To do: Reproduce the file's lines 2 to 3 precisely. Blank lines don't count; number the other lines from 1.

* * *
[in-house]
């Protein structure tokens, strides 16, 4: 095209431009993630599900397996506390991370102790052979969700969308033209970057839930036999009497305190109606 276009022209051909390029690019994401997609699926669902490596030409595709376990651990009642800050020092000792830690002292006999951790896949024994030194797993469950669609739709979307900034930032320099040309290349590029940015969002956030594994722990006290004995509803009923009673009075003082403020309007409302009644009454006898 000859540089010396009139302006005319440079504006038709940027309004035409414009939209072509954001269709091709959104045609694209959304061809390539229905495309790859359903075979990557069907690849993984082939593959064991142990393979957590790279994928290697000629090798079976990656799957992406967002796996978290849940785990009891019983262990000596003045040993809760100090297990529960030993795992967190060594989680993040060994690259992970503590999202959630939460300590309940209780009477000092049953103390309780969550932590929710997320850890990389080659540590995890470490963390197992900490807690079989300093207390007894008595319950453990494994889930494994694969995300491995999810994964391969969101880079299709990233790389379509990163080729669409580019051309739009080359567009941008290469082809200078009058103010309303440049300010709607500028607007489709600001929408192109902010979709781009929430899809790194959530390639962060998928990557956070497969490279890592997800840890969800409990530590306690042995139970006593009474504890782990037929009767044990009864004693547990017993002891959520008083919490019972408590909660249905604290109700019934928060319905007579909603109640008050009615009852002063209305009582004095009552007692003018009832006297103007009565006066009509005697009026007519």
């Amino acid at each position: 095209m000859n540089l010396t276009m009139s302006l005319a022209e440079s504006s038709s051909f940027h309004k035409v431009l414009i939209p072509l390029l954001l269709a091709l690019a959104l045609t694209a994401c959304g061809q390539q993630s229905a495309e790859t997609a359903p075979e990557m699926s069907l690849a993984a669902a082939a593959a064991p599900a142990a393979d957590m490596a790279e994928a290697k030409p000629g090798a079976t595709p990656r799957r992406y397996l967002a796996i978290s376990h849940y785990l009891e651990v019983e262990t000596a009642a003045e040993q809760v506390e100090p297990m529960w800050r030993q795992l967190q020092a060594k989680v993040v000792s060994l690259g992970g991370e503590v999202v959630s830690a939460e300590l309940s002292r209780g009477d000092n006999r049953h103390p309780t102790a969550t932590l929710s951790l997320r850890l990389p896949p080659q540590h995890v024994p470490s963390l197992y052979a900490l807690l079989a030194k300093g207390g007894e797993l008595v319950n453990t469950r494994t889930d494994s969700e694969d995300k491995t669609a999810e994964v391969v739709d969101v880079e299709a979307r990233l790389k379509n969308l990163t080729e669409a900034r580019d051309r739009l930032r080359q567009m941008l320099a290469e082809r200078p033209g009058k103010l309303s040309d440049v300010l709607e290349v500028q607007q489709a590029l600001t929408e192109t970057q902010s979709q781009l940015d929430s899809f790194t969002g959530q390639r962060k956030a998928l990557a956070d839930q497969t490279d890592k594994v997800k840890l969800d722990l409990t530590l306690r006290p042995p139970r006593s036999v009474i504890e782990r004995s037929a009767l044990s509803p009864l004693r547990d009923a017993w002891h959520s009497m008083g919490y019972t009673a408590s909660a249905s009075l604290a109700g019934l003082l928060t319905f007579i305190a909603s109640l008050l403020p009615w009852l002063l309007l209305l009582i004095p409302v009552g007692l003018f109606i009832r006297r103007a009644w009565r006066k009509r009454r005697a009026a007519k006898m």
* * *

């Protein structure tokens, strides 16, 4: 095209431009993630599900397996506390991370102790052979969700969308033209970057839930036999009497305190109606 276009022209051909390029690019994401997609699926669902490596030409595709376990651990009642800050020092000792830690002292006999951790896949024994030194797993469950669609739709979307900034930032320099040309290349590029940015969002956030594994722990006290004995509803009923009673009075003082403020309007409302009644009454006898 000859540089010396009139302006005319440079504006038709940027309004035409414009939209072509954001269709091709959104045609694209959304061809390539229905495309790859359903075979990557069907690849993984082939593959064991142990393979957590790279994928290697000629090798079976990656799957992406967002796996978290849940785990009891019983262990000596003045040993809760100090297990529960030993795992967190060594989680993040060994690259992970503590999202959630939460300590309940209780009477000092049953103390309780969550932590929710997320850890990389080659540590995890470490963390197992900490807690079989300093207390007894008595319950453990494994889930494994694969995300491995999810994964391969969101880079299709990233790389379509990163080729669409580019051309739009080359567009941008290469082809200078009058103010309303440049300010709607500028607007489709600001929408192109902010979709781009929430899809790194959530390639962060998928990557956070497969490279890592997800840890969800409990530590306690042995139970006593009474504890782990037929009767044990009864004693547990017993002891959520008083919490019972408590909660249905604290109700019934928060319905007579909603109640008050009615009852002063209305009582004095009552007692003018009832006297103007009565006066009509005697009026007519």
């Amino acid at each position: 095209m000859n540089l010396t276009m009139s302006l005319a022209e440079s504006s038709s051909f940027h309004k035409v431009l414009i939209p072509l390029l954001l269709a091709l690019a959104l045609t694209a994401c959304g061809q390539q993630s229905a495309e790859t997609a359903p075979e990557m699926s069907l690849a993984a669902a082939a593959a064991p599900a142990a393979d957590m490596a790279e994928a290697k030409p000629g090798a079976t595709p990656r799957r992406y397996l967002a796996i978290s376990h849940y785990l009891e651990v019983e262990t000596a009642a003045e040993q809760v506390e100090p297990m529960w800050r030993q795992l967190q020092a060594k989680v993040v000792s060994l690259g992970g991370e503590v999202v959630s830690a939460e300590l309940s002292r209780g009477d000092n006999r049953h103390p309780t102790a969550t932590l929710s951790l997320r850890l990389p896949p080659q540590h995890v024994p470490s963390l197992y052979a900490l807690l079989a030194k300093g207390g007894e797993l008595v319950n453990t469950r494994t889930d494994s969700e694969d995300k491995t669609a999810e994964v391969v739709d969101v880079e299709a979307r990233l790389k379509n969308l990163t080729e669409a900034r580019d051309r739009l930032r080359q567009m941008l320099a290469e082809r200078p033209g009058k103010l309303s040309d440049v300010l709607e290349v500028q607007q489709a590029l600001t929408e192109t970057q902010s979709q781009l940015d929430s899809f790194t969002g959530q390639r962060k956030a998928l990557a956070d839930q497969t490279d890592k594994v997800k840890l969800d722990l409990t530590l306690r006290p042995p139970r006593s036999v009474i504890e782990r004995s037929a009767l044990s509803p009864l004693r547990d009923a017993w002891h959520s009497m008083g919490y019972t009673a408590s909660a249905s009075l604290a109700g019934l003082l928060t319905f007579i305190a909603s109640l008050l403020p009615w009852l002063l309007l209305l009582i004095p409302v009552g007692l003018f109606i009832r006297r103007a009644w009565r006066k009509r009454r005697a009026a007519k006898m």